Progressive Lancaster Takes Permit Parking Into The 21st Century

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Lancaster PA is a fairly progressive community that is embracing a modern technology to make permit parking easier for everyone.

Lancaster has 19 residential parking areas throughout the city.  Administration of the program is taking a giant leap forward that will make life better for everyone involved and save money.  Instead of issuing yearly parking stickers, the city will start issuing permanent parking stickers that will only need replaced if you sell your vehicle.  Most people keep a vehicle for at least four years so think of the savings right there!  There were nearly 2,500 stickers being issued every year.

The new stickers will be affixed to the right side of the vehicle’s rear window.  They will be round, orange and have a barcode.  The barcode will contain all the information parking enforcement needs to know about you and your vehicle.  This information will be available using the same technology as having your groceries scanned at the local supermarket.  Hand-held units will read the easy to find barcode and make enforcement a snap.

About 90 percent of all permit parking permit renewals have already been paid for 2011.  The low $20 fee pays for the administration of the program.  The fee has remained at $20 since 2003.

Spanish American Civic Association Helping Redevelop And Stabilize Lancaster’s SE Quadrant Neighborhood

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Lancaster’s Spanish American Civic Association (SACA) was formed in 1984 to focus on the purchase and rehabilitation of vacant and blighted homes in Lancaster’s southeast quadrant neighborhood.  This neighborhood is 63 percent rental properties.  Lancaster City is 33.2 percent Hispanic.

The SACA Development Corporation rehabilitates numerous vacant and blighted properties and returns them to the housing market every year.  The new or renovated housing units are affordably priced housing for low or moderate-income families. 

The SACA also provides many other services:  a senior center, meals, employment assistance, case management, HIV/AIDs./HepC counseling/testing, career development, training and adult education, youth programs, drug and alcohol education, student family liaison, behavioral health services, a drug and alcohol treatment facility, adolescent counseling and therapeutic services.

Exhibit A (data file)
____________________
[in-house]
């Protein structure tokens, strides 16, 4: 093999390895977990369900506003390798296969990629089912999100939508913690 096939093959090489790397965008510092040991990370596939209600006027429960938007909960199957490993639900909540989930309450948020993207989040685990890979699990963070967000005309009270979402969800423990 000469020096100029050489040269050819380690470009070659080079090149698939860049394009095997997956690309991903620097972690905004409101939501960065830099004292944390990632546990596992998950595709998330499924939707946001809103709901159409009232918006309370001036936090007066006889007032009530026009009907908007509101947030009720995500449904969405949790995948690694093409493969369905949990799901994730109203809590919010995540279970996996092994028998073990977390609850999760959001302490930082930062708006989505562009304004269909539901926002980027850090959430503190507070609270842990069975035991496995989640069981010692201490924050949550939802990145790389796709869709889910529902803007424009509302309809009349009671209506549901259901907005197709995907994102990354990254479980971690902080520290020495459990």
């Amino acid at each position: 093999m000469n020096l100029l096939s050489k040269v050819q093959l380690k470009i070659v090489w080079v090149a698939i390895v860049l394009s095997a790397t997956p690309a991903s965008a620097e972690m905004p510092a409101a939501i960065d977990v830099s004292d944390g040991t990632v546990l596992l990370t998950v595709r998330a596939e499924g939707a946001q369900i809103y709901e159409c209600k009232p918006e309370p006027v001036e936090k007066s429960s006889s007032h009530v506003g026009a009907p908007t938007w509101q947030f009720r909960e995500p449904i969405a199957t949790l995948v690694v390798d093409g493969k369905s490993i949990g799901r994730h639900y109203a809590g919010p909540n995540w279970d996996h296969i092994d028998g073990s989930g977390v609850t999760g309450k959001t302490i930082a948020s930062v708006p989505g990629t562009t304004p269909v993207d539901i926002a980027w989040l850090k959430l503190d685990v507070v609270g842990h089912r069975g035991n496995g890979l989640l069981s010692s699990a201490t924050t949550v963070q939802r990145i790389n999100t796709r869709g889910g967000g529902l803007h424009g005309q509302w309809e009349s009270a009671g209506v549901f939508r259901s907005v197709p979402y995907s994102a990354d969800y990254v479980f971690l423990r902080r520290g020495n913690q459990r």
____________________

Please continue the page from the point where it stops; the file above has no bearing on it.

The SACA Development Corporation’s latest project is the near completion of 13 townhouses under their Homeownership Choice Program.  These homes are priced at $99,600.  Twenty-seven other homes were built or converted in two other phases prior to this third phase.  An East Petersburg, PA contractor won the bid so construction was done by a Lancaster County company. 

These are state of the art, energy-efficient homes with every conceivable convenience built in.  Because these homes are new construction in Lancaster City, the owners will benefit from a tax-abatement program and pay lower property taxes.  This third phase of transformation will reduce blight, reduce crime and stabilize the area with homeowners (stakeholders) versus tenants (transient residents).

The Homeownership Choice Program is available through the Pennsylvania Housing Finance Agency.  Money also came from the city, the county, the Federal Home Loan Bank in Pittsburgh, PA Department of Community and Economic Development and Neighborhood Assistance program for tax credits.  Lancaster based Fulton Bank was the construction lender. 

Redevelopment really does take a village!

Pittsburgh And Its Suburbs Having Success With Surveillance Cameras

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The City of Pittsburgh and some adjacent suburbs are successfully using surveillance cameras to deter and solve crime. 

Pittsburgh has surveillance cameras in place downtown and in various neighborhoods throughout the city.  According to their 2009 Department of Public Safety, Bureau of Police, Annual Report, there are 120 cameras throughout the city they hope to tie-in to a wireless platform at the Emergency Operations Center and other key locations for constant monitoring of video and data transmissions. 

Another goal is to have at least 32 cameras on 16 bridges.  The mayor also wants to install gunshot locator and detection cameras in high-risk neighborhoods. (I believe Harrisburg uses these.)

Pittsburgh is adding 28 more cameras, using a $3 million grant along with 25 percent matching funds from the city, as part of the Pittsburgh Initiative to Reduce Crime program.  Pittsburgh’s ultimate goal is a city-wide camera system, which includes the Port of Pittsburgh (the second largest inland port in the U.S.)

Surveillance cameras will be added in suburban Swissvale, prompted by a rash of crime in Regent Square.  Three cameras will be installed along Braddock Avenue within two months.  Ten to twelve more cameras will be added at other locations in the borough.  Each camera costs $9,000, which includes installation, but there are grants available for municipalities to buy surveillance cameras.

Other communities with surveillance cameras include Homestead, West Homestead and Munhall.

Under Mayor Luke Ravenstahl, Pittsburgh has experienced three consecutive years of historic-crime-lows, according to the city’s website.  According to our friends at City-data.com, Pittsburgh’s crime index has dropped from 558.3 in 2007 to 474.8 in 2009 (Pottstown’s 2009 crime index was 454.7 if you live locally). Murders dropped from 72 in 2008 to 39 in 2009.  Most crime categories showed drops between 2008 and 2009.  2010 crime data is not available at this time.

HINT: If the inexpensive crime tracking software Scranton purchased was used to determine surveillance camera placement that would seem to be an ideal crime fighting tool for Pottstown’s core neighborhood!  Just sayin’….